The Anew Epoch Evaluation Platform™
Epoch™ combines the latest advancements in high-frequency satellite monitoring, AI, and ground-level data collection to yield previously unachievable levels of accuracy for credit generation and additionality substantiation. Epoch™ evaluated projects exceed all current Registry standards and undergo the most advanced quality control and assurance in the industry.
Epoch™ evaluations bring a new standard of scrutiny to project baselines, which underpin credit eligibility. Intensive analyses of economic, regulatory, and environmental conditions during every project reporting period determine each project’s ongoing climate benefit.
Monitoring and alerts for carbon loss
Projects are monitored monthly to detect forest loss from fire, storm damage, disease, or unanticipated harvest events. This adds a new layer of security above and beyond our on-the-ground presence to ensure that any unexpected carbon stock losses are immediately reported and accounted for.
Accounting for the realities of forest management
During every reporting period, as frequently as annually, Epoch™ evaluates a series of key criteria related to forest management in and around a project. This determines whether the project’s current baseline, its hypothetical harvest plan, is still accurate. If it is not, the baseline and credit quantity are adjusted to reflect real world conditions.
Anew’s Dynamic Evaluation Criteria
Common Practice Silviculture
Anew utilizes Epoch™ to compare each project property to forest management practices occurring on similar sites within its relevant region for timber extraction, transportation, and processing. This involves a review of literature, interviews with local forestry professionals, and satellite substantiation of recent harvests based on cutting-edge AI technology and high-resolution imagery, capable of identifying harvest activity at the scale of single trees (.5-meter resolution).
Regional Timber Market Capacity
Anew limits baseline harvest scenarios to strictly reflect tree species and size classes for which there is wood product demand within the feasible economic region for timber extraction, transportation, and processing. The relevant region is delineated based on each project’s proximity to facilities such as operational mills, ports, and rail yards.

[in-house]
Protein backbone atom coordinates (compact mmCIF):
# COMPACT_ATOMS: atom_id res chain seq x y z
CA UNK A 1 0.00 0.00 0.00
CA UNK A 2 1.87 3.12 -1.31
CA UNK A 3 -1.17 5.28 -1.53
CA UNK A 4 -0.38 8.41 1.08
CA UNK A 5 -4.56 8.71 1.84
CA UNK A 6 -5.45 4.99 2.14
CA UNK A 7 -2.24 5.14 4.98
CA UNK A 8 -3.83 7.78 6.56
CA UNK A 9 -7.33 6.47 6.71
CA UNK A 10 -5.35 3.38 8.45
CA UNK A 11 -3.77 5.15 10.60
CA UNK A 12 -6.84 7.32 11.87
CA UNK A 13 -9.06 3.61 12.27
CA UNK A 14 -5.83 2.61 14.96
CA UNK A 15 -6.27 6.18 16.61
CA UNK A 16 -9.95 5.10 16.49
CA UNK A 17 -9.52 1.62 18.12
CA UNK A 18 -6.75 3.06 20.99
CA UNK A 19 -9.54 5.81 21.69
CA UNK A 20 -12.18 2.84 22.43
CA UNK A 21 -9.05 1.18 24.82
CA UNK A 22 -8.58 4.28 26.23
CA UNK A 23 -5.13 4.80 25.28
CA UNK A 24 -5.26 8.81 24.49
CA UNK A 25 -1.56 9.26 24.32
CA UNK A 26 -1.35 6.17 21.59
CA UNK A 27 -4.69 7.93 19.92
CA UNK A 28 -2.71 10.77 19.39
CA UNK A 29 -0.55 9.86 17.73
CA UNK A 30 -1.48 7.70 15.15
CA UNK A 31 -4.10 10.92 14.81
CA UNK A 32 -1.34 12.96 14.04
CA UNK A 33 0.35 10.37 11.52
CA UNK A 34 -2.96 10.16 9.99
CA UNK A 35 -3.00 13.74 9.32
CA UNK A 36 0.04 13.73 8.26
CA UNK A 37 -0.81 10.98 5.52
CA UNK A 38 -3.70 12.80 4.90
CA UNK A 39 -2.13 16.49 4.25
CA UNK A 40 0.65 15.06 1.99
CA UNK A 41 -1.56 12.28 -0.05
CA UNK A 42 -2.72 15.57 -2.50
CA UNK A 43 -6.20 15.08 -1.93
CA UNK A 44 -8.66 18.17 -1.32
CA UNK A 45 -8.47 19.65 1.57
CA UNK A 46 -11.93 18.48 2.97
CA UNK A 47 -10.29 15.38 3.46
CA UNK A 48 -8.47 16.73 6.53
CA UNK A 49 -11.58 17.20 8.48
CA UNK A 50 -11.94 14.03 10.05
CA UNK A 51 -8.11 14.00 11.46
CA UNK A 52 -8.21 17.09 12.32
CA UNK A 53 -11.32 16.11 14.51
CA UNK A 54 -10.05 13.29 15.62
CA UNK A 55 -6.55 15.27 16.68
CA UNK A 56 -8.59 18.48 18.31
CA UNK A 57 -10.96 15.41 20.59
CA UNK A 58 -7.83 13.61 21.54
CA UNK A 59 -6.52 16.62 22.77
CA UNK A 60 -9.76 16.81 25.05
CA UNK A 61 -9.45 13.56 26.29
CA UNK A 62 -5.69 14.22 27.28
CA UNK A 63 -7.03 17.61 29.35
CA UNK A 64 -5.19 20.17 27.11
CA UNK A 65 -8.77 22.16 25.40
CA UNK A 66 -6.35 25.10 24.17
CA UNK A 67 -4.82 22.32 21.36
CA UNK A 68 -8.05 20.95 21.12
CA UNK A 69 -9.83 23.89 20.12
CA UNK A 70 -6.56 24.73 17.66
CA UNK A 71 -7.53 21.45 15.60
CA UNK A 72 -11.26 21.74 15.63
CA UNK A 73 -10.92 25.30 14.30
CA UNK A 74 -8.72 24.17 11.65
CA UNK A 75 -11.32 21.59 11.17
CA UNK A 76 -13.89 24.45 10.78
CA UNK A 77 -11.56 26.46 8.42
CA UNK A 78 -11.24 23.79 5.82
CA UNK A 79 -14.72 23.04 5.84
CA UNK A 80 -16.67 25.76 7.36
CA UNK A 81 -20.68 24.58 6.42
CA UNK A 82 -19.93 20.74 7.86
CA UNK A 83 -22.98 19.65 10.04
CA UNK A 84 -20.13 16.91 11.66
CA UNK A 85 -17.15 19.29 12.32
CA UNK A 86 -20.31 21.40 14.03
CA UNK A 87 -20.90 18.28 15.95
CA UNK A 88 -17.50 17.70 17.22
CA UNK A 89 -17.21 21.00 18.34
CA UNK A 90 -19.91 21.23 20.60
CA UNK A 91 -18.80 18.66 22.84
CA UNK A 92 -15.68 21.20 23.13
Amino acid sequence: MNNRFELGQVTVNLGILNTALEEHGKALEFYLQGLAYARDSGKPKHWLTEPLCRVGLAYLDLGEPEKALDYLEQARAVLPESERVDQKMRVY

Harvest Operability and Access
Anew limits baseline harvesting scenarios to forest stands that are accessible. While always initially assessed, under the dynamic evaluation approach this review of factors such as road accessibility, infrastructure degradation or improvements, and changes to land ownership is done at every project verification.
Dynamic Legal Review
All baselines must be updated to reflect legally permissible harvests and adhere to regional best management practices (BMPs). As one example, the image below depicts a newly expanded waterfront harvest exclusion zone, which would reduce the acres eligible for harvest in the baseline moving forward.
Ongoing Profitability Analysis
All baseline harvest scenarios must be financially advantageous. Credits are only generated in association with baseline harvests that would be feasible after accounting for factors such as current timber market conditions, stumpage prices, road building expenses, and maintenance and fuel costs for extraction and transportation equipment.
Deep dive: Epoch™ analysis of common practice silviculture
Common Practice Silviculture
Reference region delineation
Map forest types within the region
Regional harvest analysis
Identifying comparable properties
What might change a project’s baseline?
The following example scenarios would lead to an adjustment of the project’s baseline and credits issued in that reporting period.
A main bridge and road on the property have been washed out due to flooding in the previous year. Credits derived from areas of the property previously included in the hypothetical baseline harvests will be removed until the infrastructure is repaired.
Due to a nearby sawmill closure, there is no longer a market for beech sawlogs and the project’s 100 acres of beech-dominant stands would no longer be eligible for harvest in the baseline. This would decrease project crediting.
Stumpage prices for pulpwood in the area have decreased substantially due to changes in the local economic conditions. The EpochTM assessment concludes that harvesting activity for pulpwood is no longer financially feasible, warranting an adjustment to the baseline to exclude pulpwood harvests, and decreasing project crediting accordingly.